Top critical review
13 people found this helpful
The most accessible of Joyce's works
on 15 August 2008
This is the first of Joyce's works, and the most accessible. A series of short stories written about the citizens of Dublin going about their daily business, from a woman working in a laundry house to the experiences of a man going to his aunt's Christmas party, he takes the ordinary and somehow infuses it with a sense of sacredness and spirituality that are uniquely Joycean.
These stories are like snapshots in time. We drop in to the person's world and get access to their thoughts and experiences, but there is no omniscient narrator to explain things or underline stuff. We are there, and then we aren't. We make of his pictures what we will. The writing is highly evocative and full of the sights and smells of the time. Joyce never shies away from the repellent aspects of human nature, the dirt, the grime, the questionable sexuality, the hypocrisy of religion, and yet he butts it up against decency, sacrifice, honour and love.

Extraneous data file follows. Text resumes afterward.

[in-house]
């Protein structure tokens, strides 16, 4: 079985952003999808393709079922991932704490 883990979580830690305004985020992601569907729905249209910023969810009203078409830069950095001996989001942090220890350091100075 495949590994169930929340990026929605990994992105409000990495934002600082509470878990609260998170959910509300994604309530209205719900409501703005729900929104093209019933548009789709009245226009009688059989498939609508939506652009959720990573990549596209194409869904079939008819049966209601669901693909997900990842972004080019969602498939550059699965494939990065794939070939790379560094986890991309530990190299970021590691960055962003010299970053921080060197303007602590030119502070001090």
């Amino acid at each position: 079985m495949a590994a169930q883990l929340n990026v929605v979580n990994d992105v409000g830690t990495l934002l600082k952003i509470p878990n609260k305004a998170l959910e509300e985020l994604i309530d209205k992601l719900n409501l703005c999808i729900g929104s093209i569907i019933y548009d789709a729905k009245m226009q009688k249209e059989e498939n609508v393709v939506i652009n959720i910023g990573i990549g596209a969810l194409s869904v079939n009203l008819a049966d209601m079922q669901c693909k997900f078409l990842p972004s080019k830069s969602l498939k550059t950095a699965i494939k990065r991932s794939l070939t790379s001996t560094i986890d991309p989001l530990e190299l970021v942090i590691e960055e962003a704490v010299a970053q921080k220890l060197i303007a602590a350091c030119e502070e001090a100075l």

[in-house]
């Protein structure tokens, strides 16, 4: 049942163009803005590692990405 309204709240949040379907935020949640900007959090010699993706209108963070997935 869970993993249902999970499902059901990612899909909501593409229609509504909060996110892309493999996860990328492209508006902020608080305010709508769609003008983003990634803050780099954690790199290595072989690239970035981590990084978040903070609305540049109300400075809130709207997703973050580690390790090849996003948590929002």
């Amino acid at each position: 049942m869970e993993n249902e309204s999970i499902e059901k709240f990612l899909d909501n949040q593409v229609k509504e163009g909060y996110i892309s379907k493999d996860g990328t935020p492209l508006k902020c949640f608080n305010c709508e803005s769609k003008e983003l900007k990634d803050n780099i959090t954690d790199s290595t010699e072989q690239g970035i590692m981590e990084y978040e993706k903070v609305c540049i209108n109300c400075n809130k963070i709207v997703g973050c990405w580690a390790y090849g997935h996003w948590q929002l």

It is raw, visceral writing and an excellent way to introduce yourself to what is to come, a reader for the monstrous Ulysses and a forerunner to The Portrait of the Artist. Necessary for anyone interested in understanding Joyce and getting a handle on his work.